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British Industrial History

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W. T. Flather

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May 1896.
July 1910. UBAS.
December 1910.
December 1910. Ubas. Nykrom. Keystone.
January 1912.
October 1912. Ubasite.
November 1912. Ubasite.
November 1912. Ubas and Nykrom.
Nov 1919.
January 1920.
November 1926.
November 1926.
August 1933. UBAS.
April 1935.
November 1943
November 1944
October 1945.
April 1947.
April/November 1947.
December 1947.
February 1948.
July 1948.
November 1950.
January 1952.
February 1952.
September 1954.

W. T. Flather Ltd of Standard Steel Works, Sheffield (1910) and 28, Westminster Bridge Rd., London, S.E.1. (1935)

1817 Originally founded in Solly Street, Sheffield in 1817 presumably then became Brown and Flather, later as David Flather and Sons edge tool makers.

Later the business was extended by the acquisition of the Love Street Steel Works.

1884 The partnership of David Flather and Sons, edge tool manufacturers and steel makers was dissolved.

At some point the steels business was separated from David Flather and Sons.

1886 The firm interested itself in the manufacture of special steels for cycle construction and the production of bright drawn steels.

1908 Death of William Thomas Flather, managing director.

1912 New works were built.

1913 February. Work was started at the Standard Steel Works, Tinsley.[1]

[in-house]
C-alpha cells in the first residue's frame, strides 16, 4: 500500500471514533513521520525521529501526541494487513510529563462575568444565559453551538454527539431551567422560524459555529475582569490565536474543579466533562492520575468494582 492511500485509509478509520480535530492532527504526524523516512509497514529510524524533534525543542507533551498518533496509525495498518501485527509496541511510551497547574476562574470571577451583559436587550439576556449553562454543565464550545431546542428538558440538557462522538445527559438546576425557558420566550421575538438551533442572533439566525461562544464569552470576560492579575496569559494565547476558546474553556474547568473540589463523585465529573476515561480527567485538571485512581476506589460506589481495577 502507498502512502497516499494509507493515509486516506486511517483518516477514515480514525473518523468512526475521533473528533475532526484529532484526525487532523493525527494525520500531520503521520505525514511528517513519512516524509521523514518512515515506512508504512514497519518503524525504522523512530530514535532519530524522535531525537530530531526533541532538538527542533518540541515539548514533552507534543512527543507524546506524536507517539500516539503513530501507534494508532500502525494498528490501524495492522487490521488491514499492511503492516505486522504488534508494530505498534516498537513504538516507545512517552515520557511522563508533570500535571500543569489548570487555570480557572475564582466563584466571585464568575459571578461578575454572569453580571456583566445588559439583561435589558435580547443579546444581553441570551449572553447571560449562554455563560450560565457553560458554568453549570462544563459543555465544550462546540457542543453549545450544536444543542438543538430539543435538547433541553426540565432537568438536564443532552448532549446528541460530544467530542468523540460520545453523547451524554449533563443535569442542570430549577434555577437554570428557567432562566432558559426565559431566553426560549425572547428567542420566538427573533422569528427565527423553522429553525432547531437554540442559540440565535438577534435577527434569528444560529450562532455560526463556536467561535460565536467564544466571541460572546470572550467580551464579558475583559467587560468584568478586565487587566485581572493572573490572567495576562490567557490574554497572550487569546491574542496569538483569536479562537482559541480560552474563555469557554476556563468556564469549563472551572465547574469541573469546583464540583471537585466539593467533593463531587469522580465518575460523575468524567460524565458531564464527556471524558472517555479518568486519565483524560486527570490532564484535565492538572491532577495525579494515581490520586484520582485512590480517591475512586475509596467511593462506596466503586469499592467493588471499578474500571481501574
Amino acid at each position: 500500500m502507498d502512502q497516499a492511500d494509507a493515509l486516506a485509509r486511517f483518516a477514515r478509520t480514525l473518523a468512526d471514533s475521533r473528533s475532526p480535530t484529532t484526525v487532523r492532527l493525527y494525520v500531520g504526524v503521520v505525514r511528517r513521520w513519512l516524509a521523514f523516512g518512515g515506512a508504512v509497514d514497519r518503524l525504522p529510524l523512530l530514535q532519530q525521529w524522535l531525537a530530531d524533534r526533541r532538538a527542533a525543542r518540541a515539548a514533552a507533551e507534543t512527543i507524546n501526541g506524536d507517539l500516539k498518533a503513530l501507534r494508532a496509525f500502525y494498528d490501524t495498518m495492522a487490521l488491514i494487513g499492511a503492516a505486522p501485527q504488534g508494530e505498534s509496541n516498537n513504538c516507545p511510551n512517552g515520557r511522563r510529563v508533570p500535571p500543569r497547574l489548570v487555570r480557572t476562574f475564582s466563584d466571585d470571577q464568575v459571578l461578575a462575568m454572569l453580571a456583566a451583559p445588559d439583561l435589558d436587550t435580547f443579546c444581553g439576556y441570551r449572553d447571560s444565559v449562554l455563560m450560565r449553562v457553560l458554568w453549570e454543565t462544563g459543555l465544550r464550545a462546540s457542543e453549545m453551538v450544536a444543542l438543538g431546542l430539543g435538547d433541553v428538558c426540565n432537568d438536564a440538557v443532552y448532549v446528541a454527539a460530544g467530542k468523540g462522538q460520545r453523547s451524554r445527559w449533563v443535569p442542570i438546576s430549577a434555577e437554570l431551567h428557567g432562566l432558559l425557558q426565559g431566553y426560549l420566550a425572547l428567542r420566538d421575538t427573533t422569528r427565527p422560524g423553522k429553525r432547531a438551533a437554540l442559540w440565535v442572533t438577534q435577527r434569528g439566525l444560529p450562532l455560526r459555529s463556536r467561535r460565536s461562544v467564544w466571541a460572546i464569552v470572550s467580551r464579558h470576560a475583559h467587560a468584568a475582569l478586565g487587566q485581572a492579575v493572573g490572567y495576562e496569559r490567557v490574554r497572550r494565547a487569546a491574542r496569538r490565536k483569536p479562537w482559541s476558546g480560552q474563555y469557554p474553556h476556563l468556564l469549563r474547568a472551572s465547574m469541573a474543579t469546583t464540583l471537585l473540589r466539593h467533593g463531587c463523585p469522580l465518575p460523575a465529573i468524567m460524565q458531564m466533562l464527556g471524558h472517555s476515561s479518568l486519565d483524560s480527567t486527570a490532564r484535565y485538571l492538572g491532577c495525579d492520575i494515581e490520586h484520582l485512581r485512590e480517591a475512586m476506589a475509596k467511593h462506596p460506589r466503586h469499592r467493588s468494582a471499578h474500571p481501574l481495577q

1919 At an EGM of the company held at the Standard Steel Works, Tinsley, Sheffield, it was agreed as desirable to reconstruct the Company, and accordingly that the Company be wound up voluntarily; David Flather, of Standard Steel Works, was appointed Liquidator; and to the registration, of a new Company, to be named W. T. Flather Ltd[2]

1937 Steel manufacturers. "Keystone", "Silkut", "Krombus", "Nykos" and "Ubas" Steels. [3]

1939 See Aircraft Industry Suppliers

1962 Merger talks with Halesowen Steel Co to form Flather Halesowen.

1963 On behalf of the former shareholders in W. T. Flather, Kleinwort Benson purchased 400,000 shares in Flather Halesowen, formerly Halesowen Steel Co[4].

1965 The integration of the Flather and Halesowen companies had been completed; the 2 constituent companies continued to have separate boards in the new entity.

1967 One of the larger steel companies not subject to nationalisation[5]

1967 Kirkstall Forge Engineering's Steel Bar Division, which had a poor profit record, was sold to Flather Halesowen Ltd of Sheffield. A jointly-owned sales company was also established Kirkstall Bright Steels Ltd [6]

1973 Agreed bid for Flather Halesowen by Duport[7]

See Also


Sources of Information

  1. The Engineer 1926/08/13
  2. The London Gazette 11 July 1919
  3. 1937 The Aeroplane Directory of the Aviation and Allied Industries
  4. The Times, 7 January 1963
  5. The Times, Apr 26, 1967
  6. The Times, 15 November 1967
  7. The Times, 27 January 1973